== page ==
So, what percentage of dark chocolate is good for you?
Well, as a general rule of thumb, the higher, the better.
See, the greater the percentage of cacao, the more polyphenols provided per serve. This means that anything over 80% is a great starting point for those looking to eat some dark chocolate for health benefits.
Does dark chocolate improve recovery?
Because of its high polyphenol content, dark chocolate offers some powerful health benefits. These can include a reduced risk of diabetes, cardiovascular disease, Alzheimer’s disease while preventing a host of other age-related declines in health and function.
But is dark chocolate good for muscle recovery?
Well, some recent research suggests that this may, in fact, be the case (Cavarretta, 2018).
This study split a number of elite football athletes into two groups during an intense month of training. One group consumed dark chocolate every day for the entire month, while the other group kept their diet the same as normal.
Interestingly, at the end of the training block, the dark chocolate group saw much higher levels of antioxidant activity throughout their body than the normal group. This coincided with markedly reduced levels of inflammation and much lower levels of muscle damage.
This indicates that the polyphenols in the dark chocolate may also improve the entire muscle recovery process, making it a great option for those who need an extra recovery boost after training.
In short, there were obvious dark chocolate benefits for muscle recovery.
How much dark chocolate do I need to eat to see these benefits?
In this study, the chocolate group simply consumed 40 grams of dark chocolate per day, spilt into two serves of 20 grams (one in the morning, and one in the evening). I should also note the chocolate they consumed was at a very solid 85%, which means it was full to the brim with polyphenols.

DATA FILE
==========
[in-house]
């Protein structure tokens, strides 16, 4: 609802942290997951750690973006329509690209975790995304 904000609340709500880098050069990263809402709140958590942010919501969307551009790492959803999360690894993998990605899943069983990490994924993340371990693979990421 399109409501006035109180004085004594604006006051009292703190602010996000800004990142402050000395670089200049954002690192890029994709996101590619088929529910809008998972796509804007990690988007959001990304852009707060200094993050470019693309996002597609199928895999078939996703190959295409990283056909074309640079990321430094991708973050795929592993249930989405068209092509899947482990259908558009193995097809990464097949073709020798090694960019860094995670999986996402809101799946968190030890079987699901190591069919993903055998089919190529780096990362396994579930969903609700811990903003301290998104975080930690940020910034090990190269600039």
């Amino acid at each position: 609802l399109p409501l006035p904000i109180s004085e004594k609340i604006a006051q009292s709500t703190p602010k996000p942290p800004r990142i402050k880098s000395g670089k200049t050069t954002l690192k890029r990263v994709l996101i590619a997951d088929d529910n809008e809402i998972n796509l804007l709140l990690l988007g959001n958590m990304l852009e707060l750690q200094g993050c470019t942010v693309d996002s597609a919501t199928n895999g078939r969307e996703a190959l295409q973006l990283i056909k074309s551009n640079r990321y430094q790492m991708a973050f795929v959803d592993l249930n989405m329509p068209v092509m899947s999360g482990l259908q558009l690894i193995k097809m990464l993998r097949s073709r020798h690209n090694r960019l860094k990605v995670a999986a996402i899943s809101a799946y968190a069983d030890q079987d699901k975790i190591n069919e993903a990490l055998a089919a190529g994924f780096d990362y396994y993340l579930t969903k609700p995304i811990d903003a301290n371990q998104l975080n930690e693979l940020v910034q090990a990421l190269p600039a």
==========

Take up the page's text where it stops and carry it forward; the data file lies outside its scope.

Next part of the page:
So, for those of you interested in trying dark chocolate for recovery, this amount provides a great starting point.
Should dark chocolate be consumed pre or post workout?
As far as recovery goes, you might be wondering if it is best to have dark chocolate pre-workout or dark chocolate after a workout?
And to be honest, the research would suggest both.
The idea is to provide your body with a steady stream of polyphenols throughout the day. This means that you are constantly in a good state of antioxidant activity, which can enhance muscle recovery.
As a result, your best option appears to be to have some in the morning and then some before bed.
What other foods contain polyphenols?
Now, you might be wondering what foods contain polyphenols – I mean, I said above that they are found in many natural plant-based foods. With this in mind, I wanted to give you a great list of some of the best polyphenol-rich foods on the planet:
- Star anise